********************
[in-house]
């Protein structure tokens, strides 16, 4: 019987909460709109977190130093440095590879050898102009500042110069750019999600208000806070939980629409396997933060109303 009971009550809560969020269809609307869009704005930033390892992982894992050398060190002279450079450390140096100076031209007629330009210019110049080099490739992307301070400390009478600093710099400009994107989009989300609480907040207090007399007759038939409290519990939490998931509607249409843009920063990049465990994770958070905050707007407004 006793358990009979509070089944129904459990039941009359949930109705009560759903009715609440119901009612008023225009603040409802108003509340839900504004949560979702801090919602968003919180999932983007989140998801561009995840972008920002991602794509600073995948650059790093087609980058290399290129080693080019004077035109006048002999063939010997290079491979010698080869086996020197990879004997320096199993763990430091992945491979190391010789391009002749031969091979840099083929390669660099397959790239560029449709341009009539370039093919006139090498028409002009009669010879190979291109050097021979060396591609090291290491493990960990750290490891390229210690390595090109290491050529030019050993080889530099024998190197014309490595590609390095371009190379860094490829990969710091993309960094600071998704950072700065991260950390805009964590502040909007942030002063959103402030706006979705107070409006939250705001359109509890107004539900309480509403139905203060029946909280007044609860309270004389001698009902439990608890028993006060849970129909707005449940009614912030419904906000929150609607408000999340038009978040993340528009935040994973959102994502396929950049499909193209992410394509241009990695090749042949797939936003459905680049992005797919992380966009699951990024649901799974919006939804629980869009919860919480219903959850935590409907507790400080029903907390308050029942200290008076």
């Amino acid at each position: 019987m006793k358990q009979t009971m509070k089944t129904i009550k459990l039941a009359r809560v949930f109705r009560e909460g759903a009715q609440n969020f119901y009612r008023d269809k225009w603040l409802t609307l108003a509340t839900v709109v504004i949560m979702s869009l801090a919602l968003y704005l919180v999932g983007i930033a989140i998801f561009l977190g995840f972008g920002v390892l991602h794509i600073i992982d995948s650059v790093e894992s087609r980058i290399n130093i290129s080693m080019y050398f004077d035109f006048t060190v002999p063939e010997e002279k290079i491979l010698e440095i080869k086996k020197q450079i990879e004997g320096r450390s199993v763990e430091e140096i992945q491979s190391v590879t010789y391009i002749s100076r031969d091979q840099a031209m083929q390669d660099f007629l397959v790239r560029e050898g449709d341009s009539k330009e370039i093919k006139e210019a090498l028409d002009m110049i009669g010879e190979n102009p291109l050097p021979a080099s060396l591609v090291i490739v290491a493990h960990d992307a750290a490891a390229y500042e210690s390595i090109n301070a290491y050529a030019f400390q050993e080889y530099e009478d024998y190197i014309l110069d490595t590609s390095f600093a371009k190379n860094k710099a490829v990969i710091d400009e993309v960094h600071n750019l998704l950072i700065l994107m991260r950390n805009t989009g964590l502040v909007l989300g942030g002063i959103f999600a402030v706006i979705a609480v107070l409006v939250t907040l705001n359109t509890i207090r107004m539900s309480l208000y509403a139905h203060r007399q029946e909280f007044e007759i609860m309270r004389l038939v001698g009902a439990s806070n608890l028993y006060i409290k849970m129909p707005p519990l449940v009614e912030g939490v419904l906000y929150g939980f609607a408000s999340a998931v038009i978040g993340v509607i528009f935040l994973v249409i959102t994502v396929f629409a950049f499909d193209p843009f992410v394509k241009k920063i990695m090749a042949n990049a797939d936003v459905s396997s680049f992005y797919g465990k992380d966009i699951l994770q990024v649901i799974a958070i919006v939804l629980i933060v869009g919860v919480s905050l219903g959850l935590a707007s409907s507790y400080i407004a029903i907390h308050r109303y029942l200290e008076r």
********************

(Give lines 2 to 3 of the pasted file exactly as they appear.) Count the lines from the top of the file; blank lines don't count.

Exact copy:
């Protein structure tokens, strides 16, 4: 019987909460709109977190130093440095590879050898102009500042110069750019999600208000806070939980629409396997933060109303 009971009550809560969020269809609307869009704005930033390892992982894992050398060190002279450079450390140096100076031209007629330009210019110049080099490739992307301070400390009478600093710099400009994107989009989300609480907040207090007399007759038939409290519990939490998931509607249409843009920063990049465990994770958070905050707007407004 006793358990009979509070089944129904459990039941009359949930109705009560759903009715609440119901009612008023225009603040409802108003509340839900504004949560979702801090919602968003919180999932983007989140998801561009995840972008920002991602794509600073995948650059790093087609980058290399290129080693080019004077035109006048002999063939010997290079491979010698080869086996020197990879004997320096199993763990430091992945491979190391010789391009002749031969091979840099083929390669660099397959790239560029449709341009009539370039093919006139090498028409002009009669010879190979291109050097021979060396591609090291290491493990960990750290490891390229210690390595090109290491050529030019050993080889530099024998190197014309490595590609390095371009190379860094490829990969710091993309960094600071998704950072700065991260950390805009964590502040909007942030002063959103402030706006979705107070409006939250705001359109509890107004539900309480509403139905203060029946909280007044609860309270004389001698009902439990608890028993006060849970129909707005449940009614912030419904906000929150609607408000999340038009978040993340528009935040994973959102994502396929950049499909193209992410394509241009990695090749042949797939936003459905680049992005797919992380966009699951990024649901799974919006939804629980869009919860919480219903959850935590409907507790400080029903907390308050029942200290008076």
């Amino acid at each position: 019987m006793k358990q009979t009971m509070k089944t129904i009550k459990l039941a009359r809560v949930f109705r009560e909460g759903a009715q609440n969020f119901y009612r008023d269809k225009w603040l409802t609307l108003a509340t839900v709109v504004i949560m979702s869009l801090a919602l968003y704005l919180v999932g983007i930033a989140i998801f561009l977190g995840f972008g920002v390892l991602h794509i600073i992982d995948s650059v790093e894992s087609r980058i290399n130093i290129s080693m080019y050398f004077d035109f006048t060190v002999p063939e010997e002279k290079i491979l010698e440095i080869k086996k020197q450079i990879e004997g320096r450390s199993v763990e430091e140096i992945q491979s190391v590879t010789y391009i002749s100076r031969d091979q840099a031209m083929q390669d660099f007629l397959v790239r560029e050898g449709d341009s009539k330009e370039i093919k006139e210019a090498l028409d002009m110049i009669g010879e190979n102009p291109l050097p021979a080099s060396l591609v090291i490739v290491a493990h960990d992307a750290a490891a390229y500042e210690s390595i090109n301070a290491y050529a030019f400390q050993e080889y530099e009478d024998y190197i014309l110069d490595t590609s390095f600093a371009k190379n860094k710099a490829v990969i710091d400009e993309v960094h600071n750019l998704l950072i700065l994107m991260r950390n805009t989009g964590l502040v909007l989300g942030g002063i959103f999600a402030v706006i979705a609480v107070l409006v939250t907040l705001n359109t509890i207090r107004m539900s309480l208000y509403a139905h203060r007399q029946e909280f007044e007759i609860m309270r004389l038939v001698g009902a439990s806070n608890l028993y006060i409290k849970m129909p707005p519990l449940v009614e912030g939490v419904l906000y929150g939980f609607a408000s999340a998931v038009i978040g993340v509607i528009f935040l994973v249409i959102t994502v396929f629409a950049f499909d193209p843009f992410v394509k241009k920063i990695m090749a042949n990049a797939d936003v459905s396997s680049f992005y797919g465990k992380d966009i699951l994770q990024v649901i799974a958070i919006v939804l629980i933060v869009g919860v919480s905050l219903g959850l935590a707007s409907s507790y400080i407004a029903i907390h308050r109303y029942l200290e008076r």